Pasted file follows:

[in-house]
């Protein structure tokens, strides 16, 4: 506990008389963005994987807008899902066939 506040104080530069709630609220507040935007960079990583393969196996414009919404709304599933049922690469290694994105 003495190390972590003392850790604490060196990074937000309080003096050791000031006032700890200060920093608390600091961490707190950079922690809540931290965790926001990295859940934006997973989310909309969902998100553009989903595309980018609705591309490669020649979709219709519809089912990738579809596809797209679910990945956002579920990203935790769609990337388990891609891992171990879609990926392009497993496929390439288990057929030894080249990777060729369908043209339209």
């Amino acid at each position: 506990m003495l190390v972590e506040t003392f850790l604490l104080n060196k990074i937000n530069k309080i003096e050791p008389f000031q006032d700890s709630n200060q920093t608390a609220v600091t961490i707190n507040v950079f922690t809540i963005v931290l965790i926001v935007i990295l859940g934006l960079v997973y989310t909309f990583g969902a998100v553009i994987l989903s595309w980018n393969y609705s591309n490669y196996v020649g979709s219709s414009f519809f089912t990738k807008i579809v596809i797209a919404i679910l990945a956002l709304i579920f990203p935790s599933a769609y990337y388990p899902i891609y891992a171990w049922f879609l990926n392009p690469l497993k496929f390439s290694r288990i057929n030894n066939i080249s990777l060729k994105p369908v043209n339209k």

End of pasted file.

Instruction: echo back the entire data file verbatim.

[in-house]
């Protein structure tokens, strides 16, 4: 506990008389963005994987807008899902066939 506040104080530069709630609220507040935007960079990583393969196996414009919404709304599933049922690469290694994105 003495190390972590003392850790604490060196990074937000309080003096050791000031006032700890200060920093608390600091961490707190950079922690809540931290965790926001990295859940934006997973989310909309969902998100553009989903595309980018609705591309490669020649979709219709519809089912990738579809596809797209679910990945956002579920990203935790769609990337388990891609891992171990879609990926392009497993496929390439288990057929030894080249990777060729369908043209339209």
């Amino acid at each position: 506990m003495l190390v972590e506040t003392f850790l604490l104080n060196k990074i937000n530069k309080i003096e050791p008389f000031q006032d700890s709630n200060q920093t608390a609220v600091t961490i707190n507040v950079f922690t809540i963005v931290l965790i926001v935007i990295l859940g934006l960079v997973y989310t909309f990583g969902a998100v553009i994987l989903s595309w980018n393969y609705s591309n490669y196996v020649g979709s219709s414009f519809f089912t990738k807008i579809v596809i797209a919404i679910l990945a956002l709304i579920f990203p935790s599933a769609y990337y388990p899902i891609y891992a171990w049922f879609l990926n392009p690469l497993k496929f390439s290694r288990i057929n030894n066939i080249s990777l060729k994105p369908v043209n339209k």